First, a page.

Double Helix: Religion Requires Memory; Memory-Killing Drugs Inspire Big Questions

Surely you remember Total Recall, the hugely successful 1990 film starring California’s current governor and based on the great Philip K. Dick short story?

But what just happened when you tried to remember whether you remember it?

What if I could block that memory, or insert another one in its place (as happens in the story)?

Todd Sacktor at SUNY Downstate Medical Center is working on the most recent example of a drug that might have been plucked directly from science fiction. When he injects the drug into rats who have learned (that is, retained the memory) not to walk on a surface that gives them a mild shock, they turn right around and walk on it again.

Ethics=Memory?

I teach a class on bioethics to college students. We start the course with the simple question: What are we? Are we are genes? Our memories? A combination? It seems to me we are, in large part, our memories. Not just our individual memories, but also our cultural memories, and our species’ memories. In fact, one whole theory of the evolution of consciousness, by the engaging eccentric Julian Jaynes, posits memory as the initial font of consciousness and even of primitive religion.

Jaynes imagines a primitive tribe sitting around a fire. They have strong memories of warnings from their former leader, who recently died. It is dark, but the leader’s ideas—build a fire, stay together—still have power beyond his death. He is keeping them safe without his being present. Thus soweth the seeds of awareness and the power of things we cannot see or understand.

Whether you agree with Jaynes’ theories (which I’ve greatly simplified) or not, it’s clear that ethics—and its ritualized partner, religion—are significantly shaped and driven by memory: memories of how to do things, why we do or should do things, how those before us did them, how we felt when we did or did not do them.

As a biologist, I ask: what exactly is a memory? Whatever it is and wherever it comes from, it must eventually be stored and maintained in brain tissues, ions, genes, and proteins. And, although it remains exciting as an academic question, and entertaining as science-fiction fodder, deeper and potentially more explosive societal issues hide in the question’s broad shadow. It is these more profound issues—with a healthy dash of sheer curiosity, no doubt—that have led Sacktor and other scientists to the story. For, if we can understand, at least at a basic biological level, what a memory is:

  • Can we eliminate damaging, traumatic memories that cripple many people, including innumerable members of the military?
  • Can we preemptively prevent post-traumatic stress by not allowing certain memories to form in the first place?
  • Can we alter memories to treat damaging addictions (because, after all, is it a particular kind of memory that happens in addiction)?
  • Or even, improve human normal learning ability and capacity?

And then, the big one: if we can, should we? In the case of the military, for example, what’s the potential downside to minimizing the psychic toll of war? More generally, altering one memory probably alters others—and doesn’t altering memories alter who we are? Were? Will be?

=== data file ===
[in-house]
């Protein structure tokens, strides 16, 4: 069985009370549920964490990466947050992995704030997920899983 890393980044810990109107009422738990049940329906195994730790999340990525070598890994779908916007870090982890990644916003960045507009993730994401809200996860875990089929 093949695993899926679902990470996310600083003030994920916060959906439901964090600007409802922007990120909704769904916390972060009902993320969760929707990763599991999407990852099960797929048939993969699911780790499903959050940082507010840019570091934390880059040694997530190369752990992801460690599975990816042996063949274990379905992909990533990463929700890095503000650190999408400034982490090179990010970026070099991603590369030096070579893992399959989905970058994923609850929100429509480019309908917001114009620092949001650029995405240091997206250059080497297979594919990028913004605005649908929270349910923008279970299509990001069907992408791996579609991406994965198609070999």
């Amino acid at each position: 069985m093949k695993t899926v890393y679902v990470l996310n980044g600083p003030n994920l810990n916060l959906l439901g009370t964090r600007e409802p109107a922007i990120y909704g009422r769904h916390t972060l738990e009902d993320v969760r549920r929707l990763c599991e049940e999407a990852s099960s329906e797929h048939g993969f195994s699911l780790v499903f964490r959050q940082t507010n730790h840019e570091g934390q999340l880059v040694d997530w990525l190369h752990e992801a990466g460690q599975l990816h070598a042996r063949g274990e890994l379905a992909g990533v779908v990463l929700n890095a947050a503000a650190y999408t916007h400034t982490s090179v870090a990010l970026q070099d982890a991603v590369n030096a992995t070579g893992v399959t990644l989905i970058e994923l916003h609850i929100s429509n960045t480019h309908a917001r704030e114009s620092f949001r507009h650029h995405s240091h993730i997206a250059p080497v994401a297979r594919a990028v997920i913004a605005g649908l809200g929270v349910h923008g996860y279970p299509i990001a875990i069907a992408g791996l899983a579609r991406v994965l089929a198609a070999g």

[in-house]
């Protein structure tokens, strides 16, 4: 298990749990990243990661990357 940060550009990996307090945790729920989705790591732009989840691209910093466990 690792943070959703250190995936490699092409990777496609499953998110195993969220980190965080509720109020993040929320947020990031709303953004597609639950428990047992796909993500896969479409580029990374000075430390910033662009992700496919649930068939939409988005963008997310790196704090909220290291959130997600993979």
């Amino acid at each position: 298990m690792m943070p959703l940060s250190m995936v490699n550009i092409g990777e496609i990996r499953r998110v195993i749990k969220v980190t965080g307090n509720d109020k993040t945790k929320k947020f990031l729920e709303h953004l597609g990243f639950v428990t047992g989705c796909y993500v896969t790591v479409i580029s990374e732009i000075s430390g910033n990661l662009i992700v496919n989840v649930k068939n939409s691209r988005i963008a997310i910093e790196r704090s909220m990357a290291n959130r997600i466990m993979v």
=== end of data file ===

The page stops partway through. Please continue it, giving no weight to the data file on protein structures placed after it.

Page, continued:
Offloading the Pain

Yes, you might say, relieved to escape the complexities of the situation, of course we should work to understand memory and develop drugs and other therapies so we can alleviate suffering: to prevent the suicide of a soldier returning from Iraq and paralyzed by depression, or of the child who witnesses the killing of his parents in Rwanda or Chicago.

However, we’re now familiar with the reality that most every experimental drug that makes it to market (see: Ritalin) and even some that don’t (see: LSD) move from therapeutic uses to enhancement uses. But maybe that’s okay. Maybe we’re even obligated to use new drugs that ‘improve’ people if we can. Sorry; the complexities are inescapable.

In his short story “Offloading for Mrs. Schwartz,” author and scientist George Saunders brilliantly weaves these complexities into a compelling narrative. Saunders focuses on memory, but his insight resonates more broadly to the eternal conundrum of discovery: new ideas for good can almost always also be used for bad—and how you define good or bad ain’t easy.

Saunders’ protagonist is depressed and, two years later, unable to get over the untimely death of his wife just after he’d yelled something brutally bitter at her. One day, while operating a business that provides customers with temporary virtual memories he discovers serendipitously that he can offload memories from one person’s brain for the enjoyment of another. He eventually stumbles upon the answer to his own depression and heartache: erase all his memories and start over as a new person. Immediately after the erasure, he reads the note he’d written to himself just prior:

You are alone in the world… Find someone to love. Your heart has never been broken. You’ve never done anything unforgiveable or hurt anyone beyond reparation. Everyone you’ve ever loved, you’ve treated like gold.

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